Monthly Archives: September 2019

Hiking Misery Ridge, Sunday 25-Aug-2019


Sunday, 25-Aug-2019

Smith Rock, out near Bend


It’s been ages since Sarah and I’ve been out to Smith Rock – injuries and new jobs, backpacking and house projects.  Lots of other things we’ve been doing, but when we finally had a weekend in Bend, we jumped at the chance to do some exploring!

While climbing would have been really fun, it wasn’t quite in the cards.  Ollie was with us, and the weather was pretty hot… turns out, August in the desert isn’t quite ideal climbing weather.  Who knew?  Us, that’s who.  And that’s why we got up early, grabbed our pre-packed bags, and zipped toward Smith with the top down and the music cranked up.


We got to the parking lot early enough to find a nice parking lot, but not so early that it was still freezing out.  Don’t get me wrong, it wasn’t quite hot out yet either.  But it was nice – just on the warm side of cool, and perfect temperature for us to start into the hike.  We zipped down, and started our traverse of Misery Ridge after chatting a bit with a ranger to catch up on trail conditions and other details.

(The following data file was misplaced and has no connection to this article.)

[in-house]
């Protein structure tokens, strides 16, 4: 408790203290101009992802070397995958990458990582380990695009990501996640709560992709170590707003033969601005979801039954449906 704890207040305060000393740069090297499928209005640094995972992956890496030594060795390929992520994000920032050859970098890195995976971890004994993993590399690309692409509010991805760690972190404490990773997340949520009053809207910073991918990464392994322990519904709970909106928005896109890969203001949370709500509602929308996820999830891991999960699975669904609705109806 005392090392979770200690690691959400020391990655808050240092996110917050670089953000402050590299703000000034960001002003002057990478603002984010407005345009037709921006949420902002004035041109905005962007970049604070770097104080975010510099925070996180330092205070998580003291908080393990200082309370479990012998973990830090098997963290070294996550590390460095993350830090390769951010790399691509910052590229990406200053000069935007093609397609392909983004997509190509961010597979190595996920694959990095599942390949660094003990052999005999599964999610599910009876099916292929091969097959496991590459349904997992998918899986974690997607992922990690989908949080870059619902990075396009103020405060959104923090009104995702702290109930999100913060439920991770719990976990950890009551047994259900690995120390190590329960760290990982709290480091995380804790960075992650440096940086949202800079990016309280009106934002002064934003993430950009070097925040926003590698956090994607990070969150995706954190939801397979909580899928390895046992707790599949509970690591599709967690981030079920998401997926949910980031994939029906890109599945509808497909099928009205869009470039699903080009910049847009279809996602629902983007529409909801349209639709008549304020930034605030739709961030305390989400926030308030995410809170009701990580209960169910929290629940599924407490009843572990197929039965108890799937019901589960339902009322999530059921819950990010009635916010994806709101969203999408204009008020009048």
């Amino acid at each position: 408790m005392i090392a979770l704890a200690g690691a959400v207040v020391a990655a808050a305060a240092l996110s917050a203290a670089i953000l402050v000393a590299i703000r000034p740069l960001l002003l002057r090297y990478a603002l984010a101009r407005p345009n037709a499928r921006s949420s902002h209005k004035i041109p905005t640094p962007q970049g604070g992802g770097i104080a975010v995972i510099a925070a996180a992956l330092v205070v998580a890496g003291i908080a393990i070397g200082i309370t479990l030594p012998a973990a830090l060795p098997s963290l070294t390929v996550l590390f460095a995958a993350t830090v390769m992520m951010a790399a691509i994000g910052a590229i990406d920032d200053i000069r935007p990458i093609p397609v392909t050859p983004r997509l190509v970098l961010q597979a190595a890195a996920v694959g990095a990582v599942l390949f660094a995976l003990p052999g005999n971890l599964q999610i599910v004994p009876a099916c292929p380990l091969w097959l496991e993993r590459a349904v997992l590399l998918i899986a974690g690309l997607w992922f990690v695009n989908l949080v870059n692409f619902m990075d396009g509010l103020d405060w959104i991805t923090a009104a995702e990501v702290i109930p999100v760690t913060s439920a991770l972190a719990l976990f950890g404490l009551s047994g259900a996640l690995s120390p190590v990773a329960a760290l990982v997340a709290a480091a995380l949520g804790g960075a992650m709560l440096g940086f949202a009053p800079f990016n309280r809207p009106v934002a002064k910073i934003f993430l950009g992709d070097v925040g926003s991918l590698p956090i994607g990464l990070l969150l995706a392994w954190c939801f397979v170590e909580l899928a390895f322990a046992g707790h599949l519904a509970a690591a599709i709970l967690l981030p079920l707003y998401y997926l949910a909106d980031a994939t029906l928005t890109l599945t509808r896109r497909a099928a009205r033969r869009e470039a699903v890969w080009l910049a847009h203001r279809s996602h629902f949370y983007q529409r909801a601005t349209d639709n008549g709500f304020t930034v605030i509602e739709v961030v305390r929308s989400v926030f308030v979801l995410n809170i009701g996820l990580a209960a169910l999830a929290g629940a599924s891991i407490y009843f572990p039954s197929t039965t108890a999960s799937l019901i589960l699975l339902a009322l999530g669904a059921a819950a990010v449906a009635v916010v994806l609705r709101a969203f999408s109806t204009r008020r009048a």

The hike itself was lovely – it warmed up quickly, and didn’t stop until it passed “yes this is August in the desert thank you please stop getting hotter” in the dust.  I don’t think it actually got much above 95, but the higher altitude and cloudless day, combined with the steep terrain, meant that we were definitely being good about hydration.  Ollie wasn’t at all a fan of the heat, at least on the up-hill portion… but we kept her close and stopped often to keep her hydrated.  Slowly but surely we ground our way up to the top, and to our lunch stop.

Overlooking Monkey’s Face, we made our sandwiches and chatted with some fellow hikers.  It was gloriously cute – there were two ladies hiking with a younger kid; one lady was visiting from Carolina, on break from her work as a teacher at space camp.

Yup.  Space camp.